Pronouns Matter

Pronouns are used in everyday speech and writing to take the place of people's names. We frequently use them without thinking about it. Often, when speaking of someone in the third person, these pronouns have a gender implied. These associations are not always accurate or helpful.

Mistaking or assuming peoples' pronouns without asking first, mistakes their gender and sends a harmful message. Using someone's correct gender pronouns is one of the most basic ways to show your respect for their identity. Join the Lionel Cantú Queer Resource Center as we aim to advance the knowledge of using everyone's correct gender pronouns and strive for a more inclusive environment.

What are Pronouns?

Pronouns are words that refer to either the people talking (like you or I) or someone or something that is being talked about (like she, they, and this). Gender pronouns (like he or them) specifically refer to people that you are talking about.

Using Gender Pronouns

People may choose to use a variety of pronouns. Below is a list of some commonly used pronouns and how they are used:




Possessive Pronoun







“He studied”

“I called him”

“His pencil”

“That is his”

“He trusts himself”






“She studied”

“I called her”

“Her pencil”

“That is hers”

“She trusts herself”






“They studied”

“I called them”

“Their pencil”

“That is theirs”

“They trust themselves”

Ze or Zie (“zee”)

Hir (“heer”)




“Ze studied”

“I called hir”

 “Hir pencil”

 “That is hirs”

 “Ze trusts hirself”

This is not an exhaustive list. It is good practice to invite someone to share their pronouns with you.

Why is it important for UCSC faculty, staff, and students to respect gender pronouns?

  • The University of California's nondiscrimination policy includes protections for sex and gender identities. A key element of creating a safe space for people of all sexes and gender identities is the respectful use of gender pronouns.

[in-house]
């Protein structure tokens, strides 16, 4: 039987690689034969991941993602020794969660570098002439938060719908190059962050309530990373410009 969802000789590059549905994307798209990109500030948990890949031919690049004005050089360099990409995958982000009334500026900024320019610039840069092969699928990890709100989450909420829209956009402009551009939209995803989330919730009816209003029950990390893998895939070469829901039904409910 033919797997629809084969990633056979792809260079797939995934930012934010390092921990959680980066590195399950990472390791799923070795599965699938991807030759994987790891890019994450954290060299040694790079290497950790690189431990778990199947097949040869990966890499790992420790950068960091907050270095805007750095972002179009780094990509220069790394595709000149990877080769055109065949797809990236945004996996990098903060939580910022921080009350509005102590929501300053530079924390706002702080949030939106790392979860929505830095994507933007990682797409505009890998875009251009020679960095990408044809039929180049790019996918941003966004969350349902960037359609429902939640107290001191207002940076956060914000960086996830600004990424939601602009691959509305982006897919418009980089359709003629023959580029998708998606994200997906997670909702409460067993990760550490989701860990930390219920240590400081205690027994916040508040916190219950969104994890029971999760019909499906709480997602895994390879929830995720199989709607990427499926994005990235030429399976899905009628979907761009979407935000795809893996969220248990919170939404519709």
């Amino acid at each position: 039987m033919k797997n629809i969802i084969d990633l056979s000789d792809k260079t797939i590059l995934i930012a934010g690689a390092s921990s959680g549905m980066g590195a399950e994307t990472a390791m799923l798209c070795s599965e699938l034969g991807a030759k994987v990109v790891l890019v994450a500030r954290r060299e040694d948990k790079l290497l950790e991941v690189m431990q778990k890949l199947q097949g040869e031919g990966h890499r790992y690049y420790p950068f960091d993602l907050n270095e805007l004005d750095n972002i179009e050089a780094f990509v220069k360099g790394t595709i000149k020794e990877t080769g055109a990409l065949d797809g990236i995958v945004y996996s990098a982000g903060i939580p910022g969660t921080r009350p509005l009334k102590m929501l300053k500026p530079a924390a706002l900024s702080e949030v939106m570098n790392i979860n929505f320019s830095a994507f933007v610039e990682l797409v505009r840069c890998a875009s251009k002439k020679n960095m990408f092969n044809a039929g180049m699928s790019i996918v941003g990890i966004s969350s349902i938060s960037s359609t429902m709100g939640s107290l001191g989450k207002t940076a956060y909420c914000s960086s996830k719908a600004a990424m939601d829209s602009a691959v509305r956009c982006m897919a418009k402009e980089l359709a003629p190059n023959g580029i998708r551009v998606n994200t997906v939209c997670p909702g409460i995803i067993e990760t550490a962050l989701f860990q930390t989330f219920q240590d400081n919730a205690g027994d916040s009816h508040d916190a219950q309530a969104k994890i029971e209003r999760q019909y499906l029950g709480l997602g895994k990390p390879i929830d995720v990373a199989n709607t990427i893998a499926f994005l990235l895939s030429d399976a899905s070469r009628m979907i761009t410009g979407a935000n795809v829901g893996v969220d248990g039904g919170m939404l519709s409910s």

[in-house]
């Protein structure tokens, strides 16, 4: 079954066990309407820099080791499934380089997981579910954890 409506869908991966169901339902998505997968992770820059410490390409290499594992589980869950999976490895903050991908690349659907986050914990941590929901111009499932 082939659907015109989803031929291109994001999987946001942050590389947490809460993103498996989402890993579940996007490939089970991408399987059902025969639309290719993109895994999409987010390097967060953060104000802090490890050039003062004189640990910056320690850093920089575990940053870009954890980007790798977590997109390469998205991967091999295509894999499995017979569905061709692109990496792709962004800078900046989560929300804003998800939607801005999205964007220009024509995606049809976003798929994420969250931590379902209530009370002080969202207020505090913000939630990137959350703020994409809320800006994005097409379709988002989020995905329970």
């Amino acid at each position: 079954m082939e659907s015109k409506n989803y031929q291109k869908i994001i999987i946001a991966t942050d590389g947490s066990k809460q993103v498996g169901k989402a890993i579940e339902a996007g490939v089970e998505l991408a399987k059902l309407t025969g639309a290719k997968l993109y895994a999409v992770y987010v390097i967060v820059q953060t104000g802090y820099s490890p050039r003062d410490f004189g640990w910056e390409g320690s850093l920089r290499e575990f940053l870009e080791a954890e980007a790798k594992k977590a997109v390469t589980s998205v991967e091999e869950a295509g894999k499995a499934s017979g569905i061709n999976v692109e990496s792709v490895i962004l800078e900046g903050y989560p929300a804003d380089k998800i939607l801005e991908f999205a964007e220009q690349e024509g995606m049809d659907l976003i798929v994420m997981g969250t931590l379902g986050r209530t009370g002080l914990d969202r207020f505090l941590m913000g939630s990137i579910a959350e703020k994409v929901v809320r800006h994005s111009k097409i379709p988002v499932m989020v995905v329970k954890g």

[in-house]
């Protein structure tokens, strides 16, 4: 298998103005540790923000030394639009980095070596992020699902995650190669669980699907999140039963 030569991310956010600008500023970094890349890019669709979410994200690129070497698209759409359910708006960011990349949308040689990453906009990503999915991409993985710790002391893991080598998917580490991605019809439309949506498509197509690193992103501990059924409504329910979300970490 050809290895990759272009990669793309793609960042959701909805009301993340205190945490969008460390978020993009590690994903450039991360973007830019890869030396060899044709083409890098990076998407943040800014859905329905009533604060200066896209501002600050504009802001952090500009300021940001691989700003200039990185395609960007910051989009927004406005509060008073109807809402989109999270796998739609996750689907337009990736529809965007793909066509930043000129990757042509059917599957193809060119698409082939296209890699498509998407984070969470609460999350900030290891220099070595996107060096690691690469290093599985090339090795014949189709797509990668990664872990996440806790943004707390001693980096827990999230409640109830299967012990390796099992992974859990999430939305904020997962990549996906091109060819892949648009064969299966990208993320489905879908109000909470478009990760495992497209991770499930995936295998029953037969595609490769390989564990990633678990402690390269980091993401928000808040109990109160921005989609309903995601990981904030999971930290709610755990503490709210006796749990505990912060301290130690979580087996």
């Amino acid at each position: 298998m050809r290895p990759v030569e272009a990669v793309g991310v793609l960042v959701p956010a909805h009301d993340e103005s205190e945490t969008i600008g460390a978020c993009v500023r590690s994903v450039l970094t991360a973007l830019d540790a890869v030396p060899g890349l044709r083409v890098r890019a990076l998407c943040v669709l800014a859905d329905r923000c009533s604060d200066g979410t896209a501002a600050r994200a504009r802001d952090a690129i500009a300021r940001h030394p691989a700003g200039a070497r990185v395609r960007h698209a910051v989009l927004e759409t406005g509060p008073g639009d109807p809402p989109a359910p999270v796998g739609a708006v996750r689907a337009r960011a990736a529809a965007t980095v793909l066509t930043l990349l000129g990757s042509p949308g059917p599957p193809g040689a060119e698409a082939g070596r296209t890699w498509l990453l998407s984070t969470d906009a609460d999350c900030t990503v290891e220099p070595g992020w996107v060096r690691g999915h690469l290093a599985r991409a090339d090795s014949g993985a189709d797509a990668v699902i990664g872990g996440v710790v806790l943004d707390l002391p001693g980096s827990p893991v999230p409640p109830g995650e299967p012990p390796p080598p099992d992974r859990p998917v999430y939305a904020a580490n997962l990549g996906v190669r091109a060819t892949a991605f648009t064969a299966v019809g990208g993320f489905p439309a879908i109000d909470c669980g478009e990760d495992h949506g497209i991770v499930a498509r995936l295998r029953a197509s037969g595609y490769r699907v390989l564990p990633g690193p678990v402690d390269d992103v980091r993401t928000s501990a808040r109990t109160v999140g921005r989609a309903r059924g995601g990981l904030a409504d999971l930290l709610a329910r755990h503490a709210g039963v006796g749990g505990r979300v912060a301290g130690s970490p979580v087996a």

• The UCSC Principles of Community sets forth a clear list of guidelines for all members of the UCSC community to follow in an effort to promote and protect an environment that values and supports every person in an atmosphere of civility, honesty, cooperation, professionalism, and fairness.
  • Asking UCSC community members what their gender pronouns are and consistently using them correctly is one of the most basic ways to show your respect for their gender identity. This can determine within the first few minutes if they will feel respected at UCSC or not.
  • Discussing and correctly using gender pronouns sets a tone of allyship. It can truly make all of the difference, especially for new community members that may feel particularly vulnerable in a new environment.
  • You can't always know what someone's gender pronoun is by looking at them. When someone is referred to with the wrong pronoun, it can make them feel disrespected, invalidated, dismissed, alienated, or hurt.
  • Many people may be learning about gender pronouns for the first time, so this will be a learning opportunity for the UCSC community. You will be setting an example for your colleagues.

How can I be inclusive in using and respecting gender pronouns?

Incorporate gender pronouns in everyday use, with these strategies:

  • Edit your email signature to include your pronouns
  • Add your pronouns after your name in video conferencing (Zoom, Google Meets, etc.)
  • Verbal introductions and check-ins are great opportunities to solicit gender pronouns. As names and pronouns can change over time, it is preferable to regularly incorporate these questions into meetings and introductions. Asking about a person's pronouns may initially feel awkward or uncomfortable, but it is preferable to making hurtful assumptions and using the wrong pronoun. Here are some ways you can do this:
    • "What pronouns do you use?"
    • "How would you like me to refer to you?"
    • "How would you like to be addressed?"
    • "Can you remind me which pronouns you like for yourself?"
    • "My name is Joshua and my pronouns are he, him, and his. What about you?"

Educational Resources – Resources on Personal Pronouns provides practical information on sharing, asking, and understanding the use of pronouns, including gender-neutral pronouns.


“It’s OK To Use “They” To Describe One Person: Here’s Why


“Want to know how to ask people about their pronouns? Here’s why you already do” by 

Dr. Lal Zimman, UCSB Asst. Professor of Linguistics helps frame the social use of pronouns and names.


“Misgendering” refers to using the wrong pronouns or other gendered language for a person. Students speak out about the impact of misgendering in this video from the Chronicle of Higher Education, ‘Ask Me’: What LGBTQ Students Want Their Professors to Know:


Several articles address how the use of “them/them/their” as a singular pronoun has evolved, including the Chronicle of Higher Education in “When Will ‘They’ Ever Learn?”


A special thank you to the UCR LGBT Resource Center and the UCSF LGBT Resource Center for providing the model for this page!